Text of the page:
3. Completed frameworks provide a qualitative overview of the relative strengths and weaknesses of each technology, enabling objective comparisons between options.

Although this technology choice framework is valuable in assessing technology suitability for online STEM programs, it has limitations. In the post-COVID climate, it is important not to conflate fully online teaching and learning with emergency remote teaching since the technological solutions may not be applicable to both situations. The rapid pivot to remote learning and teaching brings a new set of contextual factors unaccounted for in this case study, such as the time and resources required to redesign courses to incorporate new technologies. Thus, although this framework may provide a broad outline of factors to consider, it is critical to reflect on these within the specific disciplinary, institutional, student, and environmental context at the time. Furthermore, the technologies and framework discussed are predicated on the premise that educators try to replicate successful signature pedagogies of face-to-face teaching in the online environment. On the other hand, it is useful to remember the Shulman (2005, p. 56) reflections that “[signature pedagogies] persist even when they begin to lose their utility”; therefore, perhaps for some contexts it may be worth investing resources to explore new STEM pedagogies (Deák et al., 2021). Regardless, it must be remembered that the technology choice framework is merely an instrument used to assist in assessing the suitability of technology for supporting online STEM teaching and learning; however, ultimately, successful student learning will be the outcome of a myriad of factors, of which the selection of appropriate technology is only one part.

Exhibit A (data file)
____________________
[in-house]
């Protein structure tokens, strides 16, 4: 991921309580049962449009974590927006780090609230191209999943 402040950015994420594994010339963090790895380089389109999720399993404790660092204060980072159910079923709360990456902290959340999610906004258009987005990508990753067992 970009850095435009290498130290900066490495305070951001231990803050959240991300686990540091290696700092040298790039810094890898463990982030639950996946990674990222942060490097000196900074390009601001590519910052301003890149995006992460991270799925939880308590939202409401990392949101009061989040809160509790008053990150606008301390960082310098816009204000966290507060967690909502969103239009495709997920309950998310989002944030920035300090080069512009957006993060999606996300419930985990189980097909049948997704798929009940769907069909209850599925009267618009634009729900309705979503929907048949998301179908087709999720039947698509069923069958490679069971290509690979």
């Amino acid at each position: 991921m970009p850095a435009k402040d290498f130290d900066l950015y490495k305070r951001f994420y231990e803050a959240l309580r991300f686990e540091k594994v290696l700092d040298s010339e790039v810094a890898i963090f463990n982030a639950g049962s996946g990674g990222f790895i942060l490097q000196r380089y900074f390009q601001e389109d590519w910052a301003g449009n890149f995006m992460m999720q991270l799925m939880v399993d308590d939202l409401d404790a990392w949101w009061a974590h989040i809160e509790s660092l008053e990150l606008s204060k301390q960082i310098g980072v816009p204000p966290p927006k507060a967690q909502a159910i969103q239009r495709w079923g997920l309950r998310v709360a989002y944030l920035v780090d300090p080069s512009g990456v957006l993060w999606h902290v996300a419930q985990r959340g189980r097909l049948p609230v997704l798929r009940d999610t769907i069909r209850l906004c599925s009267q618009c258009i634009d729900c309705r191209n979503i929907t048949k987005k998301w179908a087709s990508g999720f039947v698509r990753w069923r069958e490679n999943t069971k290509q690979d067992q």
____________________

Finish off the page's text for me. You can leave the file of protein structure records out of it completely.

This paper outlines some of the key considerations for academics and educational developers when adopting technologies to address the issues of online STEM learning and teaching in LMSs that are ill-suited to the task of communicating complex mathematical and scientific formulas, graphs, and diagrams. Determining an appropriate technology for integration into online STEM courses is complex, and whichever solution is selected will have advantages and limitations; however, despite the hard choices, this paper demonstrates that positive outcomes can be achieved by a well-researched, systematic, and broadly applicable approach. Until LMS design mitigates the limitations of text-based environments, academics and educational developers will continue to be challenged to assess and adopt technologies that meet their needs. The technology choice framework offers one solution by providing a tool that can facilitate the systematic criterion-referenced objective decision making necessary to evaluate and compare technological innovations. Given the scarcity of literature investigating the implementation of digital inking technologies for students studying STEM online, further contributions are essential in informing and guiding academics and educational developers working in this space. Studies that investigate student acceptance of these technologies and their experiences would make a valuable contribution.